Florida grasshopper sparrows face extinction

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Florida’s rarest bird could be extinct within two years.

Despite $1 million worth of conservation efforts, U.S. Fish and Wildlife Service officials say Florida grasshopper sparrows are facing challenges in growing its population both in the wild and in captivity.

The sparrow is largely endangered because of its dependence on its natural habitat: the dry prairies of central Florida. 

The subspecies was first discovered in 1902. However, it faced a population decline in the 1970s as prairie grasslands were converted to improve cattle pastures, sod production and other agricultural purposes. About 19 percent of original dry prairies remain in Florida today.

A decline is noted in all three conservation lands where they remain, reports the Audubon Florida, with 2016 reporting the lowest counts in history.

Avon Park Bombing Range: declined from 130 singing males in 1999 to only 10 in 2004
Kissimmee Prairie Preserve State Park: declined from 150 a decade ago to only a few found on the property. 
Three Lakes Wildlife Management Area: as many as 140 singing males have been counted in the past but recent counts find about 60 singing males

If the grasshopper sparrow disappears, it would be the first bird species to go extinct in the U.S. since the dusky seaside sparrow did in 1987, reports the Tampa Bay Times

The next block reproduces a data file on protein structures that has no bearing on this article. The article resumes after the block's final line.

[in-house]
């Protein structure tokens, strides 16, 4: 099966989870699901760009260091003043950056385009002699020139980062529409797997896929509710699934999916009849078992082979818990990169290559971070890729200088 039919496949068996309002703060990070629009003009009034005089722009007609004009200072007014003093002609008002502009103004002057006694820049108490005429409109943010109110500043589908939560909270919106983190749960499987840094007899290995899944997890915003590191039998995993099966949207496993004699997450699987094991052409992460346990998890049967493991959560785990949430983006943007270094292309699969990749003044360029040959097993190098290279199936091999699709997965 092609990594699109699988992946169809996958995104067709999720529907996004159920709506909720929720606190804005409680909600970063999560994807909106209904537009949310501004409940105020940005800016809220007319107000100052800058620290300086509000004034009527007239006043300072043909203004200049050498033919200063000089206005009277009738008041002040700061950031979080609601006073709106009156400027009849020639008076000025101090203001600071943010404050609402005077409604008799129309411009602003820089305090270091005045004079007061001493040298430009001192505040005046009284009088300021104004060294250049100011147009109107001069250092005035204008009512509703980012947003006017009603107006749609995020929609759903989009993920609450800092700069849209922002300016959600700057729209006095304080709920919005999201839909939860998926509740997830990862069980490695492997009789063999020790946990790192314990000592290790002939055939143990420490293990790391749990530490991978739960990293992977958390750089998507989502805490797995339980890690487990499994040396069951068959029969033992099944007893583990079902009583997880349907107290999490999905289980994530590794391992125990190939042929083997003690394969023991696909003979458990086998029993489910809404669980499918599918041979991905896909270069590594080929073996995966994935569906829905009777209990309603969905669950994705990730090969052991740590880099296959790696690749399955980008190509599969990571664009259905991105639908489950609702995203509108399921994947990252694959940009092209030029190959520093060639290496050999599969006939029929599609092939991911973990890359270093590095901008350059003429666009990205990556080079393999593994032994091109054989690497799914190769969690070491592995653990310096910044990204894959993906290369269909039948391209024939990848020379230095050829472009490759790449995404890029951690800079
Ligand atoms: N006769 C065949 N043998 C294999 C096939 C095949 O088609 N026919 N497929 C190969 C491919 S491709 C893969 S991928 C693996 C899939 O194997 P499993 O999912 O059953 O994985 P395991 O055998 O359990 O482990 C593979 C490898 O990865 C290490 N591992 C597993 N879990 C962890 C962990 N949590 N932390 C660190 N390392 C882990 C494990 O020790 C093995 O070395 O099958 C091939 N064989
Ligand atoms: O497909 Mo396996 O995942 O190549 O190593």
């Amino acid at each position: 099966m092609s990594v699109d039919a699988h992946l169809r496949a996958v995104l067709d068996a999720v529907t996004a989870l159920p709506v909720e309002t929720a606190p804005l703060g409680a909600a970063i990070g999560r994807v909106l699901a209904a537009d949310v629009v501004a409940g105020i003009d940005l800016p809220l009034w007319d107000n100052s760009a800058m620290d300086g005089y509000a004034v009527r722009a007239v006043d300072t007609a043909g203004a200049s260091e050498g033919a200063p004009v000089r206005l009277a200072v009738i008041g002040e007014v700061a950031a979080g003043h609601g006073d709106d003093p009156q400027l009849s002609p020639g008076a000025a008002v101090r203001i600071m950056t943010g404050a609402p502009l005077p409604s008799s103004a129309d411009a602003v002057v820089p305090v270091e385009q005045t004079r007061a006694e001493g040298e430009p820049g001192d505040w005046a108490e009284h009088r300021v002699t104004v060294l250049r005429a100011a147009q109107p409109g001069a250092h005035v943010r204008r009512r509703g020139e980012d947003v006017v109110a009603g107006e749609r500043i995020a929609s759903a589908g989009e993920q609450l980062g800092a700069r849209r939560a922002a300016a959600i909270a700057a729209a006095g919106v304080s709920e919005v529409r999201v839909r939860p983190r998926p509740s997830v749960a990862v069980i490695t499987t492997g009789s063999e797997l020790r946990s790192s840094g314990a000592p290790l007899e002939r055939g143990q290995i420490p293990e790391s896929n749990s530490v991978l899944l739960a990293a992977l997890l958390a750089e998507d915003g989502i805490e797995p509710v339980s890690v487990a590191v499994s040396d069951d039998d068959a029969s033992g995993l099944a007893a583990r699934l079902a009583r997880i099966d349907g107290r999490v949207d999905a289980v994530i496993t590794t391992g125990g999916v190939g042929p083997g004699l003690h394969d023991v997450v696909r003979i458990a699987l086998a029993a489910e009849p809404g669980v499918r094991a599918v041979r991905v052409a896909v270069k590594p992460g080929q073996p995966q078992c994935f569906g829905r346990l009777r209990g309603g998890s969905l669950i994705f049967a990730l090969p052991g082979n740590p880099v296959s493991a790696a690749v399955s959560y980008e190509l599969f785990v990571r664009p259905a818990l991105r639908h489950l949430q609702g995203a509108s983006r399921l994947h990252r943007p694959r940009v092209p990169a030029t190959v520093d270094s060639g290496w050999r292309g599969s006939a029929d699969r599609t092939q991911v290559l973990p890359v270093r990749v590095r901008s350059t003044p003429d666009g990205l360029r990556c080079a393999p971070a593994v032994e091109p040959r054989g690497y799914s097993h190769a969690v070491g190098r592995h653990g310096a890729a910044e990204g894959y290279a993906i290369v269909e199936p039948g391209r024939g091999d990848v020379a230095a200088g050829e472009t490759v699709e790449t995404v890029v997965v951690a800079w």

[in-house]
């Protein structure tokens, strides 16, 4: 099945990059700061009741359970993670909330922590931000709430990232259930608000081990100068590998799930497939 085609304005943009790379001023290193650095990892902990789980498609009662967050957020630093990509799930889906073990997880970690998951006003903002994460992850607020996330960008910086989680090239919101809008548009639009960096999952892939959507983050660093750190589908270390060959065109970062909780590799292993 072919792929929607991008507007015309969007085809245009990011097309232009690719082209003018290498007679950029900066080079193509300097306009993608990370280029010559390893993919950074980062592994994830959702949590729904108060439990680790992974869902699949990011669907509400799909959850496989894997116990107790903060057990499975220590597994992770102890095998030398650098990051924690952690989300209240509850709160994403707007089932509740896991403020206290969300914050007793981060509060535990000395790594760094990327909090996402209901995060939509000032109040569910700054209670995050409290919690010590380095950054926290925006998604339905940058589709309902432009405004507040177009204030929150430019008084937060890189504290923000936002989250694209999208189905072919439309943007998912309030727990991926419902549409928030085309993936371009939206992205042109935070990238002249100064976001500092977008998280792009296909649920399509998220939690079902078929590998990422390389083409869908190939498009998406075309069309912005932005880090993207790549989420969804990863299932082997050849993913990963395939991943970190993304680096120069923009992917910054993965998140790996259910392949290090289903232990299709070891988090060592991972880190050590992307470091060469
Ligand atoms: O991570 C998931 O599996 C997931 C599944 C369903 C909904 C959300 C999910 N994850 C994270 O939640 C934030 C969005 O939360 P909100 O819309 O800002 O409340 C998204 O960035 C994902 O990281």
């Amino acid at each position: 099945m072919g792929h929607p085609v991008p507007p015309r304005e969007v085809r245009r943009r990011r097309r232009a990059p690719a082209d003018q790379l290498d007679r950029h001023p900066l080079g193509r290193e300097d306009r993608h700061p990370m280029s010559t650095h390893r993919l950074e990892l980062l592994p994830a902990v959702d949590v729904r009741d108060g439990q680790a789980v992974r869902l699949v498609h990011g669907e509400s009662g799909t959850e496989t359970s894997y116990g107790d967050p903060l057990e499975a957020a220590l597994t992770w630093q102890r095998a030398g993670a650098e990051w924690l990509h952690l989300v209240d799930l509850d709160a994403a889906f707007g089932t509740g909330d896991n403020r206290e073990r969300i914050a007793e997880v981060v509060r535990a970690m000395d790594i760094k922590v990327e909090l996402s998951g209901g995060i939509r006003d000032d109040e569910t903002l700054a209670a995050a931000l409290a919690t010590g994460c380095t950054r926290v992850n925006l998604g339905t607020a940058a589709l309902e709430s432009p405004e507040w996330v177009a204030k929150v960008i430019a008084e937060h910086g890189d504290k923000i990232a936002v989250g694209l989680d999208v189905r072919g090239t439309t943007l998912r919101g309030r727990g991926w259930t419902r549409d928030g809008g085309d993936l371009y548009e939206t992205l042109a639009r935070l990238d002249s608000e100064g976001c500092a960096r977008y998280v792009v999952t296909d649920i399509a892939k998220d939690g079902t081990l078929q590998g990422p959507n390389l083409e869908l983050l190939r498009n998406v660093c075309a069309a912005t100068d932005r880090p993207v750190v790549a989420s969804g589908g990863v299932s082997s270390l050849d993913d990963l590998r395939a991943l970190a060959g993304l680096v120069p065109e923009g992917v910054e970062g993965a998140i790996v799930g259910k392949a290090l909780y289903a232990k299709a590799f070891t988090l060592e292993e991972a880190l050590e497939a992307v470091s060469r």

While captive breeding programs have seen recent successes, the birds have also fallen prey to a deadly disease. In 2015, the Rare Species Conservatory in Palm Beach County began breeding Florida grasshopper sparrows in captivity. Director Paul Reillo says the project has been challenged by the emergence of the disease linked to parasites in the birds' guts.

Grasshopper sparrows are small, short-tailed birds that are usually heard before they are seen, and named after one of their calls, a quiet buzz similar to that of a grasshopper.

There are twelve subspecies of the grasshopper sparrows throughout North America, Central America and the West Indies. There is only one subspecies, the Florida grasshopper sparrow, that breeds and lives in remote, treeless prairies in central Florida. 

The Florida grasshopper sparrow was listed as an endangered species in Florida in 1977, and federally listed as endangered in 1986. The Fish and Wildlife Foundation of Florida launched a “Florida Grasshopper Sparrow Fund” to prevent the songbird’s extinction. 

The Associated Press contributed to this report.